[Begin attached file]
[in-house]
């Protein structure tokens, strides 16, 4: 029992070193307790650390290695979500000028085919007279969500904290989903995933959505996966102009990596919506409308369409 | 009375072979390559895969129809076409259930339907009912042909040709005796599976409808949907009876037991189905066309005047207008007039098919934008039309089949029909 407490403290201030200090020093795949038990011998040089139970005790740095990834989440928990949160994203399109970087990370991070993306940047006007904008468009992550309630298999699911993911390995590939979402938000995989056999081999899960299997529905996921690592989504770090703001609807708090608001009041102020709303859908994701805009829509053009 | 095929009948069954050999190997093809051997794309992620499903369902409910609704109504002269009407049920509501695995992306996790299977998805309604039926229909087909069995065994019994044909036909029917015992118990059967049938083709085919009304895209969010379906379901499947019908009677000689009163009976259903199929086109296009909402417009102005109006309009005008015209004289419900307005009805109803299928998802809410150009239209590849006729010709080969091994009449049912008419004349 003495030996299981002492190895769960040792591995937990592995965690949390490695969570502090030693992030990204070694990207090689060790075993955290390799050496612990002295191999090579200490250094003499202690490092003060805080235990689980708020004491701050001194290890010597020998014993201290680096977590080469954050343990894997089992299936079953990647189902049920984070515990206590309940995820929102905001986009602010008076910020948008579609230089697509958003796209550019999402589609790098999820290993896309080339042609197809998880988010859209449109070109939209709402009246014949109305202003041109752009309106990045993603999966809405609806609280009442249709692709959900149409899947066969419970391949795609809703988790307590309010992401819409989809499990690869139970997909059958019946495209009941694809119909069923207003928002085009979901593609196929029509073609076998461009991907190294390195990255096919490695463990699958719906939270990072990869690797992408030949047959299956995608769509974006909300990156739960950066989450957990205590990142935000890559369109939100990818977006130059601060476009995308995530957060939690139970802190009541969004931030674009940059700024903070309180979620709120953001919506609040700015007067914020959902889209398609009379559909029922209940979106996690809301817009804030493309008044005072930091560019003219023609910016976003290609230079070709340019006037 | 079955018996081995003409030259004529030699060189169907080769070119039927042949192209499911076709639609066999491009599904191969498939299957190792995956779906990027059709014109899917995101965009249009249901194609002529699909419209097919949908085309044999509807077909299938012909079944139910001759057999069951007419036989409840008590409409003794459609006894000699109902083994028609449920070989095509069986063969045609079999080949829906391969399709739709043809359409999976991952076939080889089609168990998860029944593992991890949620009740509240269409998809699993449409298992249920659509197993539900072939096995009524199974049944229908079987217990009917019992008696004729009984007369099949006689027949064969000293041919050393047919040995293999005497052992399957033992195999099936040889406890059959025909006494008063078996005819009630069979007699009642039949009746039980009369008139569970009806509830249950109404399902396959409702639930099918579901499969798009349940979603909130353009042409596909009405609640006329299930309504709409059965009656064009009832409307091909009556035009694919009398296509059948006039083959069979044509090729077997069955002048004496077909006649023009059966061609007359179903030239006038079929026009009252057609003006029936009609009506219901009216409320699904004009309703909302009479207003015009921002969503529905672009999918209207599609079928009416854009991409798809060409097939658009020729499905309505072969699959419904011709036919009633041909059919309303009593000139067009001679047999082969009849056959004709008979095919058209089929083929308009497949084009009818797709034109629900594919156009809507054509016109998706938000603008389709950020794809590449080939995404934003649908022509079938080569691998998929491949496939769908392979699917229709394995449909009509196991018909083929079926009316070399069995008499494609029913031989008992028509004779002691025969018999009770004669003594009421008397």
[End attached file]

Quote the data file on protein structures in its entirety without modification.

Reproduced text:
[in-house]
């Protein structure tokens, strides 16, 4: 029992070193307790650390290695979500000028085919007279969500904290989903995933959505996966102009990596919506409308369409 | 009375072979390559895969129809076409259930339907009912042909040709005796599976409808949907009876037991189905066309005047207008007039098919934008039309089949029909 407490403290201030200090020093795949038990011998040089139970005790740095990834989440928990949160994203399109970087990370991070993306940047006007904008468009992550309630298999699911993911390995590939979402938000995989056999081999899960299997529905996921690592989504770090703001609807708090608001009041102020709303859908994701805009829509053009 | 095929009948069954050999190997093809051997794309992620499903369902409910609704109504002269009407049920509501695995992306996790299977998805309604039926229909087909069995065994019994044909036909029917015992118990059967049938083709085919009304895209969010379906379901499947019908009677000689009163009976259903199929086109296009909402417009102005109006309009005008015209004289419900307005009805109803299928998802809410150009239209590849006729010709080969091994009449049912008419004349 003495030996299981002492190895769960040792591995937990592995965690949390490695969570502090030693992030990204070694990207090689060790075993955290390799050496612990002295191999090579200490250094003499202690490092003060805080235990689980708020004491701050001194290890010597020998014993201290680096977590080469954050343990894997089992299936079953990647189902049920984070515990206590309940995820929102905001986009602010008076910020948008579609230089697509958003796209550019999402589609790098999820290993896309080339042609197809998880988010859209449109070109939209709402009246014949109305202003041109752009309106990045993603999966809405609806609280009442249709692709959900149409899947066969419970391949795609809703988790307590309010992401819409989809499990690869139970997909059958019946495209009941694809119909069923207003928002085009979901593609196929029509073609076998461009991907190294390195990255096919490695463990699958719906939270990072990869690797992408030949047959299956995608769509974006909300990156739960950066989450957990205590990142935000890559369109939100990818977006130059601060476009995308995530957060939690139970802190009541969004931030674009940059700024903070309180979620709120953001919506609040700015007067914020959902889209398609009379559909029922209940979106996690809301817009804030493309008044005072930091560019003219023609910016976003290609230079070709340019006037 | 079955018996081995003409030259004529030699060189169907080769070119039927042949192209499911076709639609066999491009599904191969498939299957190792995956779906990027059709014109899917995101965009249009249901194609002529699909419209097919949908085309044999509807077909299938012909079944139910001759057999069951007419036989409840008590409409003794459609006894000699109902083994028609449920070989095509069986063969045609079999080949829906391969399709739709043809359409999976991952076939080889089609168990998860029944593992991890949620009740509240269409998809699993449409298992249920659509197993539900072939096995009524199974049944229908079987217990009917019992008696004729009984007369099949006689027949064969000293041919050393047919040995293999005497052992399957033992195999099936040889406890059959025909006494008063078996005819009630069979007699009642039949009746039980009369008139569970009806509830249950109404399902396959409702639930099918579901499969798009349940979603909130353009042409596909009405609640006329299930309504709409059965009656064009009832409307091909009556035009694919009398296509059948006039083959069979044509090729077997069955002048004496077909006649023009059966061609007359179903030239006038079929026009009252057609003006029936009609009506219901009216409320699904004009309703909302009479207003015009921002969503529905672009999918209207599609079928009416854009991409798809060409097939658009020729499905309505072969699959419904011709036919009633041909059919309303009593000139067009001679047999082969009849056959004709008979095919058209089929083929308009497949084009009818797709034109629900594919156009809507054509016109998706938000603008389709950020794809590449080939995404934003649908022509079938080569691998998929491949496939769908392979699917229709394995449909009509196991018909083929079926009316070399069995008499494609029913031989008992028509004779002691025969018999009770004669003594009421008397």